According to the information presented by the American Civil Liberties Union, automatic license plate readers store not just snap shots of nearby cars and trucks, but also the license plate number, the date, time and location.
"The government, to invade our privacy, has to have probable cause, has to have a warrant, it can't just say, trust us," said Jim Harrington, with the Texas Civil Rights Project in Austin.
The information can be matched against a database containing vehicles involved in criminal investigations or cars whose owners may be in trouble with the law.
Harrington said, "We have to take their word that they were able to solve a crime by violating our rights? And they could not have gotten a warrant? That's hard to imagine."
ACLU's Executive Director released this statement, "The main problem with ALPRs is that they are not being used just to search for suspects, but also to keep records on the whereabouts of everybody. ALPR technology is increasingly becoming a tool for mass surveillance, and the ACLU report clearly documents that police departments are abusing ALPR technology by retaining data for long periods or indefinitely with few meaningful privacy protections."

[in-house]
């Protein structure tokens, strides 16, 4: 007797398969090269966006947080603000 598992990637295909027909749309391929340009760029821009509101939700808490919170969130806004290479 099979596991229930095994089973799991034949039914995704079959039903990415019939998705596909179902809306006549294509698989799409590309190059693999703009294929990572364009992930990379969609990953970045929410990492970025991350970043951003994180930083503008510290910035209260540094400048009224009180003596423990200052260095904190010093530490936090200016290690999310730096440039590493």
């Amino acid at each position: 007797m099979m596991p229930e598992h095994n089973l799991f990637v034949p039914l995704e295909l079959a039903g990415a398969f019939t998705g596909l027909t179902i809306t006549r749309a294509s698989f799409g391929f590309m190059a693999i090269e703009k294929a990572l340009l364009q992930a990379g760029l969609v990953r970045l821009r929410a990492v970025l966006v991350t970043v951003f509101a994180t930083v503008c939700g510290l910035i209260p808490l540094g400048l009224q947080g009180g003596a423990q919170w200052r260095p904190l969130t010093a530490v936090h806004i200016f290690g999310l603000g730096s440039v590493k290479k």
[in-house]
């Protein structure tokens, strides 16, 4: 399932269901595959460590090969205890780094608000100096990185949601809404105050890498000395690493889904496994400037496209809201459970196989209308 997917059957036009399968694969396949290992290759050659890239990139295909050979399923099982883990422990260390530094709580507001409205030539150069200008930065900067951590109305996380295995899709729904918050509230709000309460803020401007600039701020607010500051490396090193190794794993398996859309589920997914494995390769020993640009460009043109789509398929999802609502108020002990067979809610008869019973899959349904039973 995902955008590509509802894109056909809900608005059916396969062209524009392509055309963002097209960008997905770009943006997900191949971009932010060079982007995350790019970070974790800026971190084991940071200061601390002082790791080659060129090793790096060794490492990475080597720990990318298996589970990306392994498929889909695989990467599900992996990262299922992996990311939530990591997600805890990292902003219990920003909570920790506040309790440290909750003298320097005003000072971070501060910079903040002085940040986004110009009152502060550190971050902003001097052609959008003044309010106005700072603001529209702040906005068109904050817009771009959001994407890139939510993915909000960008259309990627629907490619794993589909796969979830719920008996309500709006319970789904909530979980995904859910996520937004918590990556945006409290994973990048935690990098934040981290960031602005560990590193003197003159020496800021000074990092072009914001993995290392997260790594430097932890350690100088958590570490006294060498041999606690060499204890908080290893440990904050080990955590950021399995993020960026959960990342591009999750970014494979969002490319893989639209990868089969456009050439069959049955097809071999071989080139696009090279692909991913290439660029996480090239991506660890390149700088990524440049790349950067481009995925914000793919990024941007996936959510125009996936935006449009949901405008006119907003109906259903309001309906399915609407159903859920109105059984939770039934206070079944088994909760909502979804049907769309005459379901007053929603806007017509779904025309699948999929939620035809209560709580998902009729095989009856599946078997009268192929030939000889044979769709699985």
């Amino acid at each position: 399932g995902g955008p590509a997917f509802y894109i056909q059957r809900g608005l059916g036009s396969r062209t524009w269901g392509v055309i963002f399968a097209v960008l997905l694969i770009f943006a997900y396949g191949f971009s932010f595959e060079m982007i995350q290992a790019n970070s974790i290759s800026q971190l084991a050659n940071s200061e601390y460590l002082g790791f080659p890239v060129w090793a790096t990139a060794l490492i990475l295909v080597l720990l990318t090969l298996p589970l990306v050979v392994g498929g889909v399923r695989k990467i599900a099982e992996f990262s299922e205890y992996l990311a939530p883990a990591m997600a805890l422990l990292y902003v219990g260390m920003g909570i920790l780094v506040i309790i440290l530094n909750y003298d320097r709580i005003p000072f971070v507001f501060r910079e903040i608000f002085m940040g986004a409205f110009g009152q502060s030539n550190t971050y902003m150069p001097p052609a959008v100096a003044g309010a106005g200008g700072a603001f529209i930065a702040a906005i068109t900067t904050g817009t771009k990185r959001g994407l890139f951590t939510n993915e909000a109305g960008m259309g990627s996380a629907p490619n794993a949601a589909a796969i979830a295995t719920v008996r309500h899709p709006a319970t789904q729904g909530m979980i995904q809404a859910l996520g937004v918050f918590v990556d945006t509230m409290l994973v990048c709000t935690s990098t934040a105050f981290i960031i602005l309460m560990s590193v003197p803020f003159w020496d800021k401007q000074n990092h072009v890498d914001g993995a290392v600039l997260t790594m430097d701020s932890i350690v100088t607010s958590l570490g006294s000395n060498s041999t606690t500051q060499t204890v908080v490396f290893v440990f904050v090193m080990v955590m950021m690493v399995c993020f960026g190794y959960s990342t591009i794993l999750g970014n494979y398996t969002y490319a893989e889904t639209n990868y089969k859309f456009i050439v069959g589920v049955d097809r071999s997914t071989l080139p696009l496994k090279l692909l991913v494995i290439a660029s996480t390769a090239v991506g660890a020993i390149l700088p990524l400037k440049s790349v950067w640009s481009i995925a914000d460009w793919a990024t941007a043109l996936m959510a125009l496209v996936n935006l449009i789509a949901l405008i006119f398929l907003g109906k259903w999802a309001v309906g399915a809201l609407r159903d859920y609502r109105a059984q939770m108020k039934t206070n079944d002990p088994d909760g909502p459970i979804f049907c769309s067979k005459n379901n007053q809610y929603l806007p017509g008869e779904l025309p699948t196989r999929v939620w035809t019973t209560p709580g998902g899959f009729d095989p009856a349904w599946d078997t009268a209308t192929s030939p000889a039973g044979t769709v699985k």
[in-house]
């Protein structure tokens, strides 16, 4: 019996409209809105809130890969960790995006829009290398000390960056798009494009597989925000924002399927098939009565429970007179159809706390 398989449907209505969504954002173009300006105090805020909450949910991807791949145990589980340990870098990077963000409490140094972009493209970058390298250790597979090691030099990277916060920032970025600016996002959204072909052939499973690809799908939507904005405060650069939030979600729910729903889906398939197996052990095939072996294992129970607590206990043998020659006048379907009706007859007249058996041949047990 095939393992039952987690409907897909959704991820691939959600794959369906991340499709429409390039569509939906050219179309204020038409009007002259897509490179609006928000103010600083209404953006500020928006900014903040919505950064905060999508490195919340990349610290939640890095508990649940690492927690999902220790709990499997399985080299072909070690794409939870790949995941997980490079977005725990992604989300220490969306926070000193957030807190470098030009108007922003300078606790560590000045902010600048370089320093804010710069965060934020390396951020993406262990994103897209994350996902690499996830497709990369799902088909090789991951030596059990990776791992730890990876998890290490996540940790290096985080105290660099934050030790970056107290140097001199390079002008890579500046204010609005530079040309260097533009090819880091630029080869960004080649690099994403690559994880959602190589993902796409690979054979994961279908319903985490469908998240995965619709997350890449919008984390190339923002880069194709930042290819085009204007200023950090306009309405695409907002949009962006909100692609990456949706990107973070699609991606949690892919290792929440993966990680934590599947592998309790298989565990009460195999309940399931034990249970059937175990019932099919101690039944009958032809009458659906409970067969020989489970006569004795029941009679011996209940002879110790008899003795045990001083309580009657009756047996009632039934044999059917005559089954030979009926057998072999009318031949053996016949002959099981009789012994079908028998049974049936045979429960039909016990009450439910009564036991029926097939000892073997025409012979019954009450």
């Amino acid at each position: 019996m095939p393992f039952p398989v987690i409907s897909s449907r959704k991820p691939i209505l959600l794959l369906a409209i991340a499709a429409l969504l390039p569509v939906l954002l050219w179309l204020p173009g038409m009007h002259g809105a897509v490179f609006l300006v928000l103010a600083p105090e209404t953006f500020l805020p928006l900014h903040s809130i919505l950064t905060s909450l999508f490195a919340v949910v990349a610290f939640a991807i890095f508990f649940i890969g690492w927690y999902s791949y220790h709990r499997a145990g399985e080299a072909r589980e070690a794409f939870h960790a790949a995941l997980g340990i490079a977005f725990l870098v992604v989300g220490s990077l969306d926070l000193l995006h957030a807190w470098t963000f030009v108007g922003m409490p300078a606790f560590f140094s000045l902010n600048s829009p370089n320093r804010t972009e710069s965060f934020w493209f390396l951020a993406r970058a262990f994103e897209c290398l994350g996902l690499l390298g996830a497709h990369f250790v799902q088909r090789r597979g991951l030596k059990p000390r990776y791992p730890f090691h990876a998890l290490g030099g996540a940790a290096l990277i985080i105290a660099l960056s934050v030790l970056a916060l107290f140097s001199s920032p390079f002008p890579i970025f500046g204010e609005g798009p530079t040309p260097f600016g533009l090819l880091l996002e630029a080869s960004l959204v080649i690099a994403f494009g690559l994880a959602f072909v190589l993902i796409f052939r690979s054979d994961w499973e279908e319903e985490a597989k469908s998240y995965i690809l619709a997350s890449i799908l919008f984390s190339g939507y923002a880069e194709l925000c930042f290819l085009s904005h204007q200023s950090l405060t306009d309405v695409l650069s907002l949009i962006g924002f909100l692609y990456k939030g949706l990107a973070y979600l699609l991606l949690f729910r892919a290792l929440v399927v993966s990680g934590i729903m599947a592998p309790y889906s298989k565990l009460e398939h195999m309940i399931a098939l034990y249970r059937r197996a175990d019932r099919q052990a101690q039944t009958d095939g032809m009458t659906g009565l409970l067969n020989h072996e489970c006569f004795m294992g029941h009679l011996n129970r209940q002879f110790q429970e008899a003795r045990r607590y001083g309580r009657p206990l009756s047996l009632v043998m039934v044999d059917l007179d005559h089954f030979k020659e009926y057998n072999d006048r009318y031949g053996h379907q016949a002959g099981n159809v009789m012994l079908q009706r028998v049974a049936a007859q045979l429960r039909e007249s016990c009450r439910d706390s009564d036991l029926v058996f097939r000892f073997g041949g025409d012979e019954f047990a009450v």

"We are really becoming an amazing surveillance state and people ought to be really concerned about it," Harrington said.
"People just sort of sit there and say, oh, okay, I don't have anything to worry about. Then, all of a sudden, they wake up in the morning and APD has a folder about everywhere they have been for the last 30 days," said Harrington.
APD is using this technology and currently has one vehicle equipped with an ALPR.
The department has also been awarded grant money to buy more license plate reading equipment.
In a 2009 survey, over half of responding agencies that used license plate readers, which includes APD...admitted to not having a policy addressing license plate reader use.
Among the agencies that did have, or were developing policies, most did not address data retention or data sharing.